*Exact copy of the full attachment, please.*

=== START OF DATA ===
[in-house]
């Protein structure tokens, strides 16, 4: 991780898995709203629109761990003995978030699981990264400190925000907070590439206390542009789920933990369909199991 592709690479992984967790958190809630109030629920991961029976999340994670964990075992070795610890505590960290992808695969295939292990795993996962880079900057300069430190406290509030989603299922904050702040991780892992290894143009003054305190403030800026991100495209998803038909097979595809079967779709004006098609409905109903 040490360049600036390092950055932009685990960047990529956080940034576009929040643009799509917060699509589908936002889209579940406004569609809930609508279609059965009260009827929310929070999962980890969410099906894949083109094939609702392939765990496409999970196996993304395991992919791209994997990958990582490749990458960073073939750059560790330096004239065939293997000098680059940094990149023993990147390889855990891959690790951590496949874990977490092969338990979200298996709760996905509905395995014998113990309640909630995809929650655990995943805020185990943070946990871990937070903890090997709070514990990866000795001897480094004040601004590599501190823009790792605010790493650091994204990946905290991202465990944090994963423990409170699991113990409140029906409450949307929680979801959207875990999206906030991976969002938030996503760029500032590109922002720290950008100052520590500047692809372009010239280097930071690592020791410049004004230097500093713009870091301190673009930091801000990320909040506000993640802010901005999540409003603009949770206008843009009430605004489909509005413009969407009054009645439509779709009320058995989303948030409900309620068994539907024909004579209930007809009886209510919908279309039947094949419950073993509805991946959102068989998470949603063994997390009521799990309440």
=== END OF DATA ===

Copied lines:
[in-house]
């Protein structure tokens, strides 16, 4: 991780898995709203629109761990003995978030699981990264400190925000907070590439206390542009789920933990369909199991 592709690479992984967790958190809630109030629920991961029976999340994670964990075992070795610890505590960290992808695969295939292990795993996962880079900057300069430190406290509030989603299922904050702040991780892992290894143009003054305190403030800026991100495209998803038909097979595809079967779709004006098609409905109903 040490360049600036390092950055932009685990960047990529956080940034576009929040643009799509917060699509589908936002889209579940406004569609809930609508279609059965009260009827929310929070999962980890969410099906894949083109094939609702392939765990496409999970196996993304395991992919791209994997990958990582490749990458960073073939750059560790330096004239065939293997000098680059940094990149023993990147390889855990891959690790951590496949874990977490092969338990979200298996709760996905509905395995014998113990309640909630995809929650655990995943805020185990943070946990871990937070903890090997709070514990990866000795001897480094004040601004590599501190823009790792605010790493650091994204990946905290991202465990944090994963423990409170699991113990409140029906409450949307929680979801959207875990999206906030991976969002938030996503760029500032590109922002720290950008100052520590500047692809372009010239280097930071690592020791410049004004230097500093713009870091301190673009930091801000990320909040506000993640802010901005999540409003603009949770206008843009009430605004489909509005413009969407009054009645439509779709009320058995989303948030409900309620068994539907024909004579209930007809009886209510919908279309039947094949419950073993509805991946959102068989998470949603063994997390009521799990309440």